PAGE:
B S A L E R T : B E H AV I O U R A L S A F E T Y S C H E M E S
It's the hazards,
There's a lot of dangerous crap at
accident means your entire
shift loses its bonus, so an
accident magically disap-
pears. You might find having
initiatives. The health and
safety coordinator for the
union federation Massachu-
setts AFL-CIO says: “Focusing
being restructured – issues
like adequate staffing levels,
limits on extended work
hours, humane work load
an accident gets you fired. on worker behaviour as and work pace are not even
work. You breathe it, you lift it, you You will find there's only one opposed to hazardous considered.”
touch it, you despair of it. Now, thanks winner, and it isn't you. conditions as the cause of In fact, BS schemes can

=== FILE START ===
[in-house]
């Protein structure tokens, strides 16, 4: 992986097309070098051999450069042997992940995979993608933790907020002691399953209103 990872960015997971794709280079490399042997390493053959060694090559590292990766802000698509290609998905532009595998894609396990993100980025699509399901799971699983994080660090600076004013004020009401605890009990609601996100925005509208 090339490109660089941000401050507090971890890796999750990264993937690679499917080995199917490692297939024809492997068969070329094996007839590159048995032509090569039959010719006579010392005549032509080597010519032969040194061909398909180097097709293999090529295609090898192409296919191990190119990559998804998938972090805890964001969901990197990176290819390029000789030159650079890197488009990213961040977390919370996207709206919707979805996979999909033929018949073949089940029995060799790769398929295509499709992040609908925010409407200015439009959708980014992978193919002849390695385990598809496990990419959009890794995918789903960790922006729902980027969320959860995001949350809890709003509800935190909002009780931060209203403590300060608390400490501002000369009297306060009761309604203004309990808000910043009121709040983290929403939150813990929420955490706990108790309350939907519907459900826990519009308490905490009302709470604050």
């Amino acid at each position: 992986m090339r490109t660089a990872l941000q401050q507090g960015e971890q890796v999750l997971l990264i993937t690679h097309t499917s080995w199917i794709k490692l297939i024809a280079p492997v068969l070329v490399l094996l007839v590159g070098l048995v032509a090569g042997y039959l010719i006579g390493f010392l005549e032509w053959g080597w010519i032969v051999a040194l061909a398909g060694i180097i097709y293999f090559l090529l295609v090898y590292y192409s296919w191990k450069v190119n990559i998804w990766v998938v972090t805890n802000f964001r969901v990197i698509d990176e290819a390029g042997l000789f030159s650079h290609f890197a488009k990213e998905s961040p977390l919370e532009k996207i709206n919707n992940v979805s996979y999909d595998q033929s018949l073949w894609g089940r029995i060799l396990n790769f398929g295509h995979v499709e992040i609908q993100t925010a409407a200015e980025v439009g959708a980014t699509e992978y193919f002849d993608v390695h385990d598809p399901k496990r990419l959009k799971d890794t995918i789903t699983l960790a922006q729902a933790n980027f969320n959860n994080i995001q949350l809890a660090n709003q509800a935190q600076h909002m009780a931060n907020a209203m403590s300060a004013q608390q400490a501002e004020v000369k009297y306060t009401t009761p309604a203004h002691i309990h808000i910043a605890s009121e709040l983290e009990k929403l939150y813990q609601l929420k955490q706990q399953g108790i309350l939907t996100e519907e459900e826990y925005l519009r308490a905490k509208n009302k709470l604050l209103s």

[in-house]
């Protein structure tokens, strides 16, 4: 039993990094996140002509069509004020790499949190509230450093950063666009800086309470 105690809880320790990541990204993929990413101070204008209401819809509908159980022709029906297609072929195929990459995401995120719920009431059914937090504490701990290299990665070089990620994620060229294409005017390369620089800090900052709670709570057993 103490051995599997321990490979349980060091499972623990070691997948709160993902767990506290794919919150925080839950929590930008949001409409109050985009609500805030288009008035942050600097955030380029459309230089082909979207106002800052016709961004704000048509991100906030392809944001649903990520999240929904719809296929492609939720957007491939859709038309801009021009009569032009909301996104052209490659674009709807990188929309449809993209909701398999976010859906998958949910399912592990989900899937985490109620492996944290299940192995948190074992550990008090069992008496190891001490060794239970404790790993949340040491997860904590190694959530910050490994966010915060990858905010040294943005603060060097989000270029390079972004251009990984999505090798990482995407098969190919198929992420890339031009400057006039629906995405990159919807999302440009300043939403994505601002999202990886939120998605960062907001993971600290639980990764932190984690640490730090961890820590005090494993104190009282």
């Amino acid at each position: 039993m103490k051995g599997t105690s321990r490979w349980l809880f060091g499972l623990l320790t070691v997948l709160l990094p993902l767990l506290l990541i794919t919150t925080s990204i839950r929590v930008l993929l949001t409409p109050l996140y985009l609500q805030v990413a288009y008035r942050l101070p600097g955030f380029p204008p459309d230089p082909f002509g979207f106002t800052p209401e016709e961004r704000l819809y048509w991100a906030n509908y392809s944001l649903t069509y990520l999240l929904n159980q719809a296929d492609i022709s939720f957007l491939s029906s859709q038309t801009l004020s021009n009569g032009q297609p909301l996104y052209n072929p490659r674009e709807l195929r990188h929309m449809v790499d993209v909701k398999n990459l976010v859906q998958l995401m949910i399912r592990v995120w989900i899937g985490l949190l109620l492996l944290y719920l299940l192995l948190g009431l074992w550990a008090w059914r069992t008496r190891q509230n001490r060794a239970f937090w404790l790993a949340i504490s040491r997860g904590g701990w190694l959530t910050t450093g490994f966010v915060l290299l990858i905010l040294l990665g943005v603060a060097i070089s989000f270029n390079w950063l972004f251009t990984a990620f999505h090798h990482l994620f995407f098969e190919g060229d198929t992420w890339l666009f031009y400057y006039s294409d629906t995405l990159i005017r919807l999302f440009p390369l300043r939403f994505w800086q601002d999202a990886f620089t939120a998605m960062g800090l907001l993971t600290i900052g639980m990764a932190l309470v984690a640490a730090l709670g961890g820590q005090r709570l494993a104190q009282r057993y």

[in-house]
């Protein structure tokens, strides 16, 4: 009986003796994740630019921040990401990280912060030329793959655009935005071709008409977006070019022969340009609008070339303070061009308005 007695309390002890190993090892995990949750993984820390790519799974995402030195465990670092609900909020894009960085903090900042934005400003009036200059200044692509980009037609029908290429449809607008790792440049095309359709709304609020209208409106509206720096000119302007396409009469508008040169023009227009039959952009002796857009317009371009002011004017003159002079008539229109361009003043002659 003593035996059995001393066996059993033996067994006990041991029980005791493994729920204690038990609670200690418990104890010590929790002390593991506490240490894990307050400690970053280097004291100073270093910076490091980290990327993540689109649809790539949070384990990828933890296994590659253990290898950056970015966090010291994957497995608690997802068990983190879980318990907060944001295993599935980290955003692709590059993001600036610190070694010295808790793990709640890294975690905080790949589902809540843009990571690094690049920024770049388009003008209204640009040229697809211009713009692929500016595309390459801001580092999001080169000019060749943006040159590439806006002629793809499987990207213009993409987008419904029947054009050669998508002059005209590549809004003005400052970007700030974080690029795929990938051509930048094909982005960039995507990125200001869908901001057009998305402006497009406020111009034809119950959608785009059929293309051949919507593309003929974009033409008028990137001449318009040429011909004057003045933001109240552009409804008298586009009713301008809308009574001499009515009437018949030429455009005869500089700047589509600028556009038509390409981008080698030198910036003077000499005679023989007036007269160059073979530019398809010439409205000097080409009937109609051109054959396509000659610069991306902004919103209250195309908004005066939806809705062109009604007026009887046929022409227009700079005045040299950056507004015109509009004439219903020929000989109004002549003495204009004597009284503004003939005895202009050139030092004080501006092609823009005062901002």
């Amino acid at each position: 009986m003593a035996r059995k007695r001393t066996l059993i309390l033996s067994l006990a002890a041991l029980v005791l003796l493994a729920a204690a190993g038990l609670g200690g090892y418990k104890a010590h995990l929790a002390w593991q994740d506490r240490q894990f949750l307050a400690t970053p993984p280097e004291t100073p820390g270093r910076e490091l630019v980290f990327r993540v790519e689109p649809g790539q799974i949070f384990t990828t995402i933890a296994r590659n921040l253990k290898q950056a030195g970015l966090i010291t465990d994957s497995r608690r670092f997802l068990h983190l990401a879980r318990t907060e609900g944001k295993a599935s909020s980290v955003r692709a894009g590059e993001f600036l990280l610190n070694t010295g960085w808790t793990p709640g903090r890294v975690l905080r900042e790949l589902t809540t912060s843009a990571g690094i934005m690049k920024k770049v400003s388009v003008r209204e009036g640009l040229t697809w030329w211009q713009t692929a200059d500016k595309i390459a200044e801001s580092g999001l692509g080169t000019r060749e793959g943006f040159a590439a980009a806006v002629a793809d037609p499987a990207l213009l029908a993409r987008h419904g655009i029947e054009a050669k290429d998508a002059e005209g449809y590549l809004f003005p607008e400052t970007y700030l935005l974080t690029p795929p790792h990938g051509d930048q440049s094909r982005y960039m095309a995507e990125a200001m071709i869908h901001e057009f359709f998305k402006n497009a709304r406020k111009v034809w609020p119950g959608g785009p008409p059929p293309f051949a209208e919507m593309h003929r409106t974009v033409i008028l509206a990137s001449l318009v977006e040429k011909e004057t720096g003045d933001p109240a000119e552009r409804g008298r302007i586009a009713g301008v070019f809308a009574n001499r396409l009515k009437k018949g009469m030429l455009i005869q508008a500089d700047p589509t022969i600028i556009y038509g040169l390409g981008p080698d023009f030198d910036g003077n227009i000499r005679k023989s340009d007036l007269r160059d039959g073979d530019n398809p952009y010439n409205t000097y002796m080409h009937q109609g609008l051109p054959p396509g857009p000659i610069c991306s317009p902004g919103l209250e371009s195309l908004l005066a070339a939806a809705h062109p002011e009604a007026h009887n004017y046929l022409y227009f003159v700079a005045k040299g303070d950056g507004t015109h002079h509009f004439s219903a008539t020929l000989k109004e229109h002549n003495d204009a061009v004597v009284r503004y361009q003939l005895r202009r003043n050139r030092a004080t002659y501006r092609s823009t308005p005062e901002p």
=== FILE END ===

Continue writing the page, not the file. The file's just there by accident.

UK workers in the coal workplace injuries and ill- increase the dangers of work.
to the Health and Safety Executive, and steel trades have already nesses leads to approaches “These programmes and poli-
you may have to swallow a lot more seen BS schemes introduced where workers are blamed cies have a chilling effect
BS too. HSE is dusting off the discred- with a detrimental effect on for 'bad' or 'unsafe' behav- on workers' reporting of
accident rates (Hazards 64). iours such as not wearing symptoms, injuries and
ited science of "behavioural safety" The schemes are being safety glasses or not follow- illnesses," says a policy
so however many hazards you face at pushed in transport, commu- ing procedures. What gets resolution from AFL- CIO,
work, when things go wrong you can nication and other sectors. missed by focusing on worker
And behavioural safety behaviour, what never gets
safely assume "it's all your fault." targets workers' behaviour, asked, is 'why?'" (see right).
Hazards editor Rory O'Neill reports. when the overwhelming ma- She adds: “Employers
jority of health and safety also like behaviour-based
problems at work – read approaches because man-
your own reports, HSE – agement is taken off the